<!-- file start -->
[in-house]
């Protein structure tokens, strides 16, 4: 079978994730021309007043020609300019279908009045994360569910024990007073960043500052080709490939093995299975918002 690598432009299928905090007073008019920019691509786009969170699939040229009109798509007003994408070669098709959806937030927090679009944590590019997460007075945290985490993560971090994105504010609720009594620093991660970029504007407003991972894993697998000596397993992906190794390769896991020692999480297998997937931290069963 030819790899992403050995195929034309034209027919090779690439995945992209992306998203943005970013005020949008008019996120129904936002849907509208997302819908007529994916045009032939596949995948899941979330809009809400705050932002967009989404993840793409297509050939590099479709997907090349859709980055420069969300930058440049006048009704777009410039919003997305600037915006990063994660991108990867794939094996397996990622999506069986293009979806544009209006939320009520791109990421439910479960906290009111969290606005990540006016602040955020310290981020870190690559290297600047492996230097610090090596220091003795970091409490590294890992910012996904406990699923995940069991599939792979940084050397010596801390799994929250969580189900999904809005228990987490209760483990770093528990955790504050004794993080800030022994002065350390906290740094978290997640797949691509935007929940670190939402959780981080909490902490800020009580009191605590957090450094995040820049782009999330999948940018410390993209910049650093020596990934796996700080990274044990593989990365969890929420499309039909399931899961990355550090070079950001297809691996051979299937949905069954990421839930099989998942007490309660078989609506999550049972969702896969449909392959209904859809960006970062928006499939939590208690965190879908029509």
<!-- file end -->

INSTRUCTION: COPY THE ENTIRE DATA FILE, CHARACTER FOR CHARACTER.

[in-house]
């Protein structure tokens, strides 16, 4: 079978994730021309007043020609300019279908009045994360569910024990007073960043500052080709490939093995299975918002 690598432009299928905090007073008019920019691509786009969170699939040229009109798509007003994408070669098709959806937030927090679009944590590019997460007075945290985490993560971090994105504010609720009594620093991660970029504007407003991972894993697998000596397993992906190794390769896991020692999480297998997937931290069963 030819790899992403050995195929034309034209027919090779690439995945992209992306998203943005970013005020949008008019996120129904936002849907509208997302819908007529994916045009032939596949995948899941979330809009809400705050932002967009989404993840793409297509050939590099479709997907090349859709980055420069969300930058440049006048009704777009410039919003997305600037915006990063994660991108990867794939094996397996990622999506069986293009979806544009209006939320009520791109990421439910479960906290009111969290606005990540006016602040955020310290981020870190690559290297600047492996230097610090090596220091003795970091409490590294890992910012996904406990699923995940069991599939792979940084050397010596801390799994929250969580189900999904809005228990987490209760483990770093528990955790504050004794993080800030022994002065350390906290740094978290997640797949691509935007929940670190939402959780981080909490902490800020009580009191605590957090450094995040820049782009999330999948940018410390993209910049650093020596990934796996700080990274044990593989990365969890929420499309039909399931899961990355550090070079950001297809691996051979299937949905069954990421839930099989998942007490309660078989609506999550049972969702896969449909392959209904859809960006970062928006499939939590208690965190879908029509």